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NET LETTER
Year : 2016  |  Volume : 82  |  Issue : 1  |  Page : 112

Facial cellulitis and Ludwig's angina associated with calcium hydroxylapatite injection in an immunocompetent patient


1 Department of Dermatology, Kaohsiung Veterans General Hospital, Taiwan
2 Department of Dermatology and Allergy, Technische Universität München, Munich, Germany
3 Department of Radiology, Kaohsiung Veterans General Hospital, Taiwan

Date of Web Publication31-Dec-2015

Correspondence Address:
Kai-Che Wei
Department of Dermatology, Kaohsiung Veterans General Hospital, No. 386, Dazhong First Road, Zo-Ying Dist., Kaohsiung, 813
Taiwan
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Source of Support: None, Conflict of Interest: None


DOI: 10.4103/0378-6323.162322

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How to cite this article:
Jang CS, Chen WC, Fu JH, Wu CS, Wei KC. Facial cellulitis and Ludwig's angina associated with calcium hydroxylapatite injection in an immunocompetent patient. Indian J Dermatol Venereol Leprol 2016;82:112

How to cite this URL:
Jang CS, Chen WC, Fu JH, Wu CS, Wei KC. Facial cellulitis and Ludwig's angina associated with calcium hydroxylapatite injection in an immunocompetent patient. Indian J Dermatol Venereol Leprol [serial online] 2016 [cited 2019 Oct 22];82:112. Available from: http://www.ijdvl.com/text.asp?2016/82/1/112/162322


Sir,

A 30-year-old female presented to us with swelling, local rise of temperature and tenderness on her right lower cheek two weeks following a local injection of calcium hydroxylapatite filler for facial lifting. A gradual downward and lateral extension of the erythema and swelling was observed in the following week which involved the submental and submandibular regions and the upper neck [Figure 1]a and [Figure 1]b. This occurred despite administering oral antibiotics including cefadroxil, amoxicillin and rifampicin. A CT scan revealed a soft tissue swelling in the right cheek, masticator space, buccal space, bilateral submandibular and submental regions [Figure 1]c and [Figure 1]d. Dental examination showed no evidence of odontogenic infection. A clinical diagnosis of deep neck space infection was made. The patient was started on intravenous ampicillin/sulbactam (3 g every 6th hourly) for 12 days, following which the swelling and tenderness gradually subsided. A follow up CT scan after two months revealed complete resolution of the soft tissue inflammation. No recurrence was noted one year after completion of therapy.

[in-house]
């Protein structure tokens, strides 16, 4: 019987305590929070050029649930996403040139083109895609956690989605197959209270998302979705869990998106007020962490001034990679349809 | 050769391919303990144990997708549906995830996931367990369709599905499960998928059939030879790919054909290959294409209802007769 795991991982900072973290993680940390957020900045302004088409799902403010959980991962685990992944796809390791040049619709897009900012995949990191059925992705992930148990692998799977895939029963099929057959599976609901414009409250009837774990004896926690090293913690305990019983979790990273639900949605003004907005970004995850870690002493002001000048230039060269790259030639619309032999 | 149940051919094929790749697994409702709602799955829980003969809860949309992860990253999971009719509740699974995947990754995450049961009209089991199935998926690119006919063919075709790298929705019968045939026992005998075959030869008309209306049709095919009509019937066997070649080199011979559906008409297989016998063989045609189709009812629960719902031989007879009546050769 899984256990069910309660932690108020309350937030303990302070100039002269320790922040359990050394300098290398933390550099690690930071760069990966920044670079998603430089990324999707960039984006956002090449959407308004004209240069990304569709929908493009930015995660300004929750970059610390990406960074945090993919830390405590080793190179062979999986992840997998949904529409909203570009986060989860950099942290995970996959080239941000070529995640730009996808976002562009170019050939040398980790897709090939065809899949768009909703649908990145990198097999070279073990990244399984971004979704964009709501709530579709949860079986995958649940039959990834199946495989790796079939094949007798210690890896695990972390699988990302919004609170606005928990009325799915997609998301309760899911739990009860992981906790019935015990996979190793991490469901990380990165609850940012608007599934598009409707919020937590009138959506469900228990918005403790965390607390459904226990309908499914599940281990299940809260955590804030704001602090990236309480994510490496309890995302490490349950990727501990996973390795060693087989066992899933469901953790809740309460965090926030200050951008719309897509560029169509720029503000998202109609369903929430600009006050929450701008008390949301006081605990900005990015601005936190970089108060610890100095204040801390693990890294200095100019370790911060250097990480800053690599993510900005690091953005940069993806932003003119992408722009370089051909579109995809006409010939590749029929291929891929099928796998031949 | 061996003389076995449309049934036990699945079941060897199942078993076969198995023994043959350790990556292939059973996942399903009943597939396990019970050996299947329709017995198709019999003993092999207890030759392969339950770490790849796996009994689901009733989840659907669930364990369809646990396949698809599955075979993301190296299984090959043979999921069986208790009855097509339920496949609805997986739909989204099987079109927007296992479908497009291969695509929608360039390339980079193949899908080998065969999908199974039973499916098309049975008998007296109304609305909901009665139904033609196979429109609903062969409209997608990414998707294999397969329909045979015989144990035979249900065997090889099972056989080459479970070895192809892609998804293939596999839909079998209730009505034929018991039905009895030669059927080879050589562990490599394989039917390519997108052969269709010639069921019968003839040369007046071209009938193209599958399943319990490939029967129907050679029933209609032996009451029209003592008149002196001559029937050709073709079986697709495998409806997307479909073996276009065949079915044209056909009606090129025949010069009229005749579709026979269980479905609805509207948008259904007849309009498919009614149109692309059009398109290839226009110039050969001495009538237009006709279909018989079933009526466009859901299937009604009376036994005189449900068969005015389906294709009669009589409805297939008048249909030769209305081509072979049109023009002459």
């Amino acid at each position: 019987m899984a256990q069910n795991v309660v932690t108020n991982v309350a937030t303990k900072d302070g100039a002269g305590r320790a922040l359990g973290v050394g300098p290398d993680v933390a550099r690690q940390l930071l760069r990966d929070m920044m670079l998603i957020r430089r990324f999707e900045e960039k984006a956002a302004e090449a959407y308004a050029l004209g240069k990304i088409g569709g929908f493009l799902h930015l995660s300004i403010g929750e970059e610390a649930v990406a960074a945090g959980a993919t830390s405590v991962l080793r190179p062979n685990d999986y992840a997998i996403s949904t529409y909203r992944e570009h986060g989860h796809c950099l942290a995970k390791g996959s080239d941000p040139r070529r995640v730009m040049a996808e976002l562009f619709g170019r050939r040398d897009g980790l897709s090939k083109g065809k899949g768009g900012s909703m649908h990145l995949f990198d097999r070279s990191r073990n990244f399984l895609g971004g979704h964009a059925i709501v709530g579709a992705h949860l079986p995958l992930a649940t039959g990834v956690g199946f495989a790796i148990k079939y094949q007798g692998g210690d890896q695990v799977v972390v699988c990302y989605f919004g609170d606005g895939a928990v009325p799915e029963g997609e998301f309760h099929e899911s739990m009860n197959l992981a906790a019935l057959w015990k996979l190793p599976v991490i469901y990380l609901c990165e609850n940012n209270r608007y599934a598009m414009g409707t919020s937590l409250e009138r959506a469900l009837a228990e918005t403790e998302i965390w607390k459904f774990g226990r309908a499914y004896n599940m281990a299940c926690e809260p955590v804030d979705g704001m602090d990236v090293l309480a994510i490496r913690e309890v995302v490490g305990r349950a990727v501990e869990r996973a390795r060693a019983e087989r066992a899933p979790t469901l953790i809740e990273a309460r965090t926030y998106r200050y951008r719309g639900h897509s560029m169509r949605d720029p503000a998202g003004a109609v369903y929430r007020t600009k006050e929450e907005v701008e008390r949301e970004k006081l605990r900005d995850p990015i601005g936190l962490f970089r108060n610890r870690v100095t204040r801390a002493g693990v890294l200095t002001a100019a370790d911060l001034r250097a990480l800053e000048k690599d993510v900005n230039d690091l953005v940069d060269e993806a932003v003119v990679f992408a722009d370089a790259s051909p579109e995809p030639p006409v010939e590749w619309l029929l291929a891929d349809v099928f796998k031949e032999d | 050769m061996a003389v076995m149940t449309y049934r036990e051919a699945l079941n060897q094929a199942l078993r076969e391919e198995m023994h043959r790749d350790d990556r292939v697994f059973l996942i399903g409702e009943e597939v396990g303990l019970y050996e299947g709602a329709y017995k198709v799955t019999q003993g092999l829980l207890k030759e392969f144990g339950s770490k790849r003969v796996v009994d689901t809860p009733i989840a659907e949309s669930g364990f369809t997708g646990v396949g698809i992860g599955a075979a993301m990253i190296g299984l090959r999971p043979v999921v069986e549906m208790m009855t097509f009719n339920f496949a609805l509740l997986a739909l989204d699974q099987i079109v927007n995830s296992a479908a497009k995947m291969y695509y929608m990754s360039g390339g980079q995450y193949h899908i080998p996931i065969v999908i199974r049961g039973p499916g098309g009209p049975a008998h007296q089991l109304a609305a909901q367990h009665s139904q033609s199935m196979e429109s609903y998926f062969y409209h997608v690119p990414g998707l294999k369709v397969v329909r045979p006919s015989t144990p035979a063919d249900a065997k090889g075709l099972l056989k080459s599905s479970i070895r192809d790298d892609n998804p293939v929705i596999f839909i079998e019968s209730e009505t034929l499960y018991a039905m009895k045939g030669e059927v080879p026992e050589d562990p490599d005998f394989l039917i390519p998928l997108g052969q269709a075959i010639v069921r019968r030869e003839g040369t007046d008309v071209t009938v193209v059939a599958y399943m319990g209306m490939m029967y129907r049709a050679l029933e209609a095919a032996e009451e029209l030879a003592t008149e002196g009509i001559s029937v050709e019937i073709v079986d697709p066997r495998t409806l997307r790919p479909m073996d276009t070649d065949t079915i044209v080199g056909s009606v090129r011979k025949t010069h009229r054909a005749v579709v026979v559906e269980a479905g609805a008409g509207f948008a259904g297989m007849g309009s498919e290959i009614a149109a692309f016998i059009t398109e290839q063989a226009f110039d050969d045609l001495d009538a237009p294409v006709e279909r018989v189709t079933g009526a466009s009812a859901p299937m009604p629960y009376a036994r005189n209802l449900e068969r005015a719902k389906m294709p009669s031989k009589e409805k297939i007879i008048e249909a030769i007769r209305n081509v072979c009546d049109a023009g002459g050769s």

Figure 1: (a and b) Swelling over the right cheek, submental and submandibular regions and upper neck 2 weeks following the filler injection. (c and d) CT scan image showing soft tissue swelling in the right masticator space, buccal space and submandibular regions. Multiple hyper-dense globules and clumps in the skin over the bilateral mid-face region, consistent with calcium hydroxylapatite deposition (white arrow)

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The incidence of complications associated with calcium hydroxylapatite fillers is low. The most common complications are pain, erythema, bruising and nodules. Infection is uncommon, and we were unable to find any previous reports of deep neck space infection.[1],[2] The most devastating complication is descending necrotizing fasciitis, which requires early diagnosis and aggressive treatment. Odontogenic infections are the most common cause of deep neck space infection.[3],[4] Skin infections seldom cause deep neck space infection, and it has been reported to occur in 7 of 80 patients in one study,[3] and 1 of 185 patients in another.[4] Deep neck space infection associated with filler injection is considered to be extremely rare. We were able to find only one previous report of deep facial abscess following dermal filler injection in the English literature.[5] Fever, swelling, local rise of temperature and tenderness are the typical presentations of deep neck space infections, as seen in our patient. Satisfactory response to intravenous antibiotics confirms the diagnosis. Although surgical drainage is the mainstay of therapy, conservative medical management does not increase mortality or length of hospitalization in uncomplicated cases.[6]